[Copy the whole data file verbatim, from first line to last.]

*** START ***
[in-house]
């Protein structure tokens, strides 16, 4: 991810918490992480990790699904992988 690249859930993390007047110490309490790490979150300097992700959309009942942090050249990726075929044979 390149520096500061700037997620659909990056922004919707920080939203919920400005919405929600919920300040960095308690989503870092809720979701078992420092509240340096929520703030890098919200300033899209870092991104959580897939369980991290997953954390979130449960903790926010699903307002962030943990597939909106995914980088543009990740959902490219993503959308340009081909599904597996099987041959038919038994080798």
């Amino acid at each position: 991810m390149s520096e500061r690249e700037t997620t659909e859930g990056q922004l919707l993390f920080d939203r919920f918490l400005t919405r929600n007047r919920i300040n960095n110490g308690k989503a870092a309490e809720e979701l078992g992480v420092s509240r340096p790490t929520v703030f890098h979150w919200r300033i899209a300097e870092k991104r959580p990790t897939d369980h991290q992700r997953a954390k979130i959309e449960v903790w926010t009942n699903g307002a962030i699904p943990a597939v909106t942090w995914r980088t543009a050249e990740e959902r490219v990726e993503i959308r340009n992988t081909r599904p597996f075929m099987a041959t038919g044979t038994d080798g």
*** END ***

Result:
[in-house]
């Protein structure tokens, strides 16, 4: 991810918490992480990790699904992988 690249859930993390007047110490309490790490979150300097992700959309009942942090050249990726075929044979 390149520096500061700037997620659909990056922004919707920080939203919920400005919405929600919920300040960095308690989503870092809720979701078992420092509240340096929520703030890098919200300033899209870092991104959580897939369980991290997953954390979130449960903790926010699903307002962030943990597939909106995914980088543009990740959902490219993503959308340009081909599904597996099987041959038919038994080798």
């Amino acid at each position: 991810m390149s520096e500061r690249e700037t997620t659909e859930g990056q922004l919707l993390f920080d939203r919920f918490l400005t919405r929600n007047r919920i300040n960095n110490g308690k989503a870092a309490e809720e979701l078992g992480v420092s509240r340096p790490t929520v703030f890098h979150w919200r300033i899209a300097e870092k991104r959580p990790t897939d369980h991290q992700r997953a954390k979130i959309e449960v903790w926010t009942n699903g307002a962030i699904p943990a597939v909106t942090w995914r980088t543009a050249e990740e959902r490219v990726e993503i959308r340009n992988t081909r599904p597996f075929m099987a041959t038919g044979t038994d080798g």